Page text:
MULLEN: What about Jason Momoa? I understand you’ve wanted to work with him for a long time.

AMIRPOUR: I wrote Miami Man and thought of him. I wrote it just for him. Meaning if he had said no, I wouldn’t have done the movie. But I knew he was going to say yes. I knew like a psychic knows.

MULLEN: What is your writing process like?

AMIRPOUR: I write alone, it’s a very solitary part of the process. But it’s a nice thing as well. It’s a private time. I get to be with the characters in this really intimate way. It’s difficult. Once I finish a draft that I rewrite and rewrite and rewrite, after rehearsals it changes. Me and Keanu and Suki did so many rehearsals. The rewriting process is very collaborative once actors are involved. But the initial invention of the story part is me alone in a hotel room in Vegas, pacing around in circles.

MULLEN: Setting and world-building is very important to you. Why?

AMIRPOUR: I think locations are as important as a character in a story. The whole personality of the place. I’m into creating an immersive, transportive experience. And there are so many interesting places on Earth already. I found that airplane junkyard in the desert in Lancaster, California. There’s this guy who’s been harvesting airplane wrecks for 25 years, and it’s an amazing place. And then of course there’s Salton City, which is an off-the-grid community of people that live outside of society and outside the structure of the government. Dystopia is what I see in our present, current reality. I’m not sure I understand what utopia is, or what people think it is.

MULLEN: Some of the visuals reminded me of Burning Man. Was that intentional?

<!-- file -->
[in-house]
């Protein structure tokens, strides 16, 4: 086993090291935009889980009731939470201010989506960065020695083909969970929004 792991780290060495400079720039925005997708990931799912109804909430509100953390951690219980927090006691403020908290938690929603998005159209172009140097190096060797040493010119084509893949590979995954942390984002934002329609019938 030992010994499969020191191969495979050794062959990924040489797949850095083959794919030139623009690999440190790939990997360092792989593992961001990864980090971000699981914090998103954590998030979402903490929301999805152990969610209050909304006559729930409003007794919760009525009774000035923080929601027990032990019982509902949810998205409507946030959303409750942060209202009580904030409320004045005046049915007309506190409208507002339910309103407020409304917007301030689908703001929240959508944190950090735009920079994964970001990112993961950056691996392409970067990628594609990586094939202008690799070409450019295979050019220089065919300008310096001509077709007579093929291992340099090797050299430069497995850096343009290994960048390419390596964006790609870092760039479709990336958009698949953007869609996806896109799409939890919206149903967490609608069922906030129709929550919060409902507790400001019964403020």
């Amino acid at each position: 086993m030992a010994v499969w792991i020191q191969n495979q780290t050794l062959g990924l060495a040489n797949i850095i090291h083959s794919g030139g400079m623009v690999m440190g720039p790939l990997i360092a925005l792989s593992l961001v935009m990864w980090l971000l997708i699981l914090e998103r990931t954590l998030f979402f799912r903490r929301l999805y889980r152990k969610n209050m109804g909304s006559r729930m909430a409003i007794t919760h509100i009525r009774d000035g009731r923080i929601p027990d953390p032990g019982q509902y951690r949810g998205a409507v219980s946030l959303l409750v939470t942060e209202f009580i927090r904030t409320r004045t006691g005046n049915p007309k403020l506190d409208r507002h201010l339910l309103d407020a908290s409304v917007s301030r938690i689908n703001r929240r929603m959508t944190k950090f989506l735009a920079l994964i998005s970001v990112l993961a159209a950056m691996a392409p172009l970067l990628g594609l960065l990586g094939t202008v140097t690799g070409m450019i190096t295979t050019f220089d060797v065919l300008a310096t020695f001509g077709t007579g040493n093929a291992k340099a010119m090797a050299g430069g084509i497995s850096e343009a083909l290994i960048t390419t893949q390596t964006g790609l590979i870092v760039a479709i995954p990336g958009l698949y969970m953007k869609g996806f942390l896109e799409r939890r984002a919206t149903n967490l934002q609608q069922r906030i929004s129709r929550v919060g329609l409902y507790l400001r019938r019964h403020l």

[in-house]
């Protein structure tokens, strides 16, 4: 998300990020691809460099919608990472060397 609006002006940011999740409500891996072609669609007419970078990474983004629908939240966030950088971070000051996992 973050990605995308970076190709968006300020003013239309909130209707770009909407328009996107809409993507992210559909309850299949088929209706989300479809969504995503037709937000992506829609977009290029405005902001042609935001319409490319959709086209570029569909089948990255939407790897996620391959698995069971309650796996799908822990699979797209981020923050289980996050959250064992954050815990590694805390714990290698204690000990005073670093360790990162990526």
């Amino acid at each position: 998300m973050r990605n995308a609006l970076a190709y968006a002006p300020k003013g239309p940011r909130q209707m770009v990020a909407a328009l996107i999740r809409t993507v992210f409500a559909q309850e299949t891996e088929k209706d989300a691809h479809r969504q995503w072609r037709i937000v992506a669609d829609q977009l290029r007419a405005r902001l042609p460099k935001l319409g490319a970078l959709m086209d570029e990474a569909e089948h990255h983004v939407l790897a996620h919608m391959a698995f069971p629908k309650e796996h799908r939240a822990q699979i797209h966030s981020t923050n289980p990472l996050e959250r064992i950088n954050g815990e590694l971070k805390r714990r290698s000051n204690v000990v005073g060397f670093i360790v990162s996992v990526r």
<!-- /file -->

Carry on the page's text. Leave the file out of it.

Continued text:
AMIRPOUR: Have you been?

MULLEN: I have not. Have you?

AMIRPOUR: I have, I’ve been a few times. There is a handful of visuals in Bad Batch that definitely are inspired—just visually speaking—by Burning Man. Burning Man is a special place. It’s a result of a massive explosion of human creativity. What those 50,000 people build in the desert for a week is the best thing about us people on display: how creative we can be.

MULLEN: What did making your second film feel like? Especially one with a bigger cast, a bigger budget. Was it motivating, or was there more pressure?

AMIRPOUR: I’m really just engaged with my story and everything that’s happening in the movie, that’s what drives me. It’s all one amorphous creative process. I made the first film and it was cool because it meant I could have Keanu Reeves play The Dream in my second film. It’s like Keanu fucking Reeves. I love him. I had his poster on my wall when I was 12 years old. I just love collaborating with people that are inspired. I get off on it really, really hard. Every movie is an opportunity to do that, to create an adventure like that.

MULLEN: Is a new project in the works?

AMIRPOUR: I started writing the third film when I was editing The Bad Batch, and I’m going to be shooting it soon. Once a movie’s done, it’s like birthing a child, it’s out there, now it has to go run amuck in the world.